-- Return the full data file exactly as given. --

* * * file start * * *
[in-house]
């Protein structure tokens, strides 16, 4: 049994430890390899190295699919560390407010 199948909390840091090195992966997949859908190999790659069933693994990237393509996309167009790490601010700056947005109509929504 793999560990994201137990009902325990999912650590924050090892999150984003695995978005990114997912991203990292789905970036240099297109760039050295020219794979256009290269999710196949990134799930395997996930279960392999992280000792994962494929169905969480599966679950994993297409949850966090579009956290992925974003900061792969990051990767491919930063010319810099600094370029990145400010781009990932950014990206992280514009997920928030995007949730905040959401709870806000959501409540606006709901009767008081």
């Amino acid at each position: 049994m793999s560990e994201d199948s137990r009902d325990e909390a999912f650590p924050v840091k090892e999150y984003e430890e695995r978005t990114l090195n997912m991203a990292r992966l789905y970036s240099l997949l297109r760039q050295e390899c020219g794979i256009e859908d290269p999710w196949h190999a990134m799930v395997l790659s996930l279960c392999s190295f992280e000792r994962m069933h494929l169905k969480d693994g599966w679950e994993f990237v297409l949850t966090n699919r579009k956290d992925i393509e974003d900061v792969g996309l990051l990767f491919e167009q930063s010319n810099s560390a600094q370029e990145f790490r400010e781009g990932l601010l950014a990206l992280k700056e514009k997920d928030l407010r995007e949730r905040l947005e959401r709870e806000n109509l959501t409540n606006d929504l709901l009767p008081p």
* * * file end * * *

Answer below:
[in-house]
């Protein structure tokens, strides 16, 4: 049994430890390899190295699919560390407010 199948909390840091090195992966997949859908190999790659069933693994990237393509996309167009790490601010700056947005109509929504 793999560990994201137990009902325990999912650590924050090892999150984003695995978005990114997912991203990292789905970036240099297109760039050295020219794979256009290269999710196949990134799930395997996930279960392999992280000792994962494929169905969480599966679950994993297409949850966090579009956290992925974003900061792969990051990767491919930063010319810099600094370029990145400010781009990932950014990206992280514009997920928030995007949730905040959401709870806000959501409540606006709901009767008081």
């Amino acid at each position: 049994m793999s560990e994201d199948s137990r009902d325990e909390a999912f650590p924050v840091k090892e999150y984003e430890e695995r978005t990114l090195n997912m991203a990292r992966l789905y970036s240099l997949l297109r760039q050295e390899c020219g794979i256009e859908d290269p999710w196949h190999a990134m799930v395997l790659s996930l279960c392999s190295f992280e000792r994962m069933h494929l169905k969480d693994g599966w679950e994993f990237v297409l949850t966090n699919r579009k956290d992925i393509e974003d900061v792969g996309l990051l990767f491919e167009q930063s010319n810099s560390a600094q370029e990145f790490r400010e781009g990932l601010l950014a990206l992280k700056e514009k997920d928030l407010r995007e949730r905040l947005e959401r709870e806000n109509l959501t409540n606006d929504l709901l009767p008081p």